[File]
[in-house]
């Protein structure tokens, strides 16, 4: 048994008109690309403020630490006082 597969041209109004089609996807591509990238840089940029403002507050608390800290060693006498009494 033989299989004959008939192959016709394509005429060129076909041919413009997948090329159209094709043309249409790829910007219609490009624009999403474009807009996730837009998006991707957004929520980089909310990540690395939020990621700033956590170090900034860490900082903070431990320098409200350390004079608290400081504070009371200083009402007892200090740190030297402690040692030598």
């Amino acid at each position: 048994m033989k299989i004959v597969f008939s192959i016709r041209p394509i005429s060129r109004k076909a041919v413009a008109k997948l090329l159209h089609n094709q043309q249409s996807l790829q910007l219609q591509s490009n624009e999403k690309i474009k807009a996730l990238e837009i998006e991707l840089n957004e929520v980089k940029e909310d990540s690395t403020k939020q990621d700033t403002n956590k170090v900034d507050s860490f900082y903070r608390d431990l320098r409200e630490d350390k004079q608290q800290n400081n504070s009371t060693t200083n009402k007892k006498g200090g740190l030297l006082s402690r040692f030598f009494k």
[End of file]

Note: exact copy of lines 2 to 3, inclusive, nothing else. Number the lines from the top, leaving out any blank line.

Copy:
């Protein structure tokens, strides 16, 4: 048994008109690309403020630490006082 597969041209109004089609996807591509990238840089940029403002507050608390800290060693006498009494 033989299989004959008939192959016709394509005429060129076909041919413009997948090329159209094709043309249409790829910007219609490009624009999403474009807009996730837009998006991707957004929520980089909310990540690395939020990621700033956590170090900034860490900082903070431990320098409200350390004079608290400081504070009371200083009402007892200090740190030297402690040692030598």
């Amino acid at each position: 048994m033989k299989i004959v597969f008939s192959i016709r041209p394509i005429s060129r109004k076909a041919v413009a008109k997948l090329l159209h089609n094709q043309q249409s996807l790829q910007l219609q591509s490009n624009e999403k690309i474009k807009a996730l990238e837009i998006e991707l840089n957004e929520v980089k940029e909310d990540s690395t403020k939020q990621d700033t403002n956590k170090v900034d507050s860490f900082y903070r608390d431990l320098r409200e630490d350390k004079q608290q800290n400081n504070s009371t060693t200083n009402k007892k006498g200090g740190l030297l006082s402690r040692f030598f009494k």